Brewing Oolongs 101 & Sugar Caddy as Gaiwan?

62 Replies
Barb said

SimpliciTea, I had a similar experience (minus the new teapot!) when I asked a co-worker whether he knew where I could buy a gaiwan. He’s about 60, originally from Shanghai and had no idea what I was talking about even when I described it in more detail. I thought I must have mispronounced it, but maybe not. He has an oversized mug, about the size of a soup bowl with a handle, and he apparently just dumps his leaves in that and lets then steep. He’s not big on formality.

Drinking green tea directly from the brewing mug is the most popular way of drinking in quite a few green tea provinces in China. The Italian mug in SimpliciTea’s other thread minus the basket is close to the formal mugs to treat guests in northern China in the old days. Big gaiwan was more in use in the older days. Nowadays people in northern China seem to be using all kinds of things and a lot of them started drinking oolong with smaller gaiwan.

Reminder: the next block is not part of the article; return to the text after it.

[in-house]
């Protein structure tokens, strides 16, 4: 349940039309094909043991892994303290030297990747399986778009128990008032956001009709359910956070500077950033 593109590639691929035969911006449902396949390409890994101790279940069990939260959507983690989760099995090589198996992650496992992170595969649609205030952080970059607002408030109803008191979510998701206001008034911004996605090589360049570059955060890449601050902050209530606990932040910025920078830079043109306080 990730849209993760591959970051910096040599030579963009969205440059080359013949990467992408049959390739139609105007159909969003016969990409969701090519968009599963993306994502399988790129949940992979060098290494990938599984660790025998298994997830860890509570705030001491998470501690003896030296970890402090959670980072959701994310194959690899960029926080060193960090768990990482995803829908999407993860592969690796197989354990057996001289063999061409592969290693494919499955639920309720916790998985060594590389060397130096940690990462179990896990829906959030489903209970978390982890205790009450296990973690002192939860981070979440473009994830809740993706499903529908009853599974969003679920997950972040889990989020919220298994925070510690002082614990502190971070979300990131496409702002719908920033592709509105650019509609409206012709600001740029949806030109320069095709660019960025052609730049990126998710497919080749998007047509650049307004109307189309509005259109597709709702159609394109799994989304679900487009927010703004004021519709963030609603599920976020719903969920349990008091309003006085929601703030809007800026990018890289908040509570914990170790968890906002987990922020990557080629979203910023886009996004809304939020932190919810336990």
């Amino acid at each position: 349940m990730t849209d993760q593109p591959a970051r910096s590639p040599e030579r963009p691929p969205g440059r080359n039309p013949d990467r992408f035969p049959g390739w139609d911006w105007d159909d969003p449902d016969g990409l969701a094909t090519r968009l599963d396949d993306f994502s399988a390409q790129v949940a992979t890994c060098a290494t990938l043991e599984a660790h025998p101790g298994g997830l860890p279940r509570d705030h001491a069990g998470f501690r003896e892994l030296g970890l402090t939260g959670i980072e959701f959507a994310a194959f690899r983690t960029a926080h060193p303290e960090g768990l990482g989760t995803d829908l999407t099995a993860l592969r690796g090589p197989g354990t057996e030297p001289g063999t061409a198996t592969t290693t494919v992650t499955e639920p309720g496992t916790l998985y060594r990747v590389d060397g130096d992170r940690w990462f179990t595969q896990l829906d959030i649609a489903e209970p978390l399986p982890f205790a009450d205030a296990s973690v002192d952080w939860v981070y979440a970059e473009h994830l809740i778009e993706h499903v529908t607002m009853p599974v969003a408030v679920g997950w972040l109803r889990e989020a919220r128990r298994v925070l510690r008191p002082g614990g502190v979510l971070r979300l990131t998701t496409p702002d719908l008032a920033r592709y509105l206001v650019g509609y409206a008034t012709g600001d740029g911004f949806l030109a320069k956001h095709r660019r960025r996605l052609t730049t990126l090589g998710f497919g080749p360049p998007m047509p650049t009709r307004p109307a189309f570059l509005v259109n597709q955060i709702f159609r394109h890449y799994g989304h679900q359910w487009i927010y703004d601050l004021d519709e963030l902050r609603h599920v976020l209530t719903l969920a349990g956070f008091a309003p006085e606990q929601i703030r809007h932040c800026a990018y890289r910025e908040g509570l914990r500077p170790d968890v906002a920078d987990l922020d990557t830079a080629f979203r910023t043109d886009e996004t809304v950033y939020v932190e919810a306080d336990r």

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chaijeeyah said

I just happened to be in a kitchenware store the other day and saw a glass sugar caddy that looked exactly like a gaiwan (and I also need/want/covet one) at $1.30 and thought the same thing. :)

It’s amazing how looks can be deceiving.

I have come to the conclusion that three things commonly prevent a sugar caddy from being used (effectively) as a gaiwan: any lip along the inner top (causing lots of spillage while pouring), the weight (they’re usually a pretty thick ceramic, and so they can hold lots of heat) and a bulky lid (it’s hard to keep it in place with my middle fingers while holding/pouring). Otherwise, they’re great! : p

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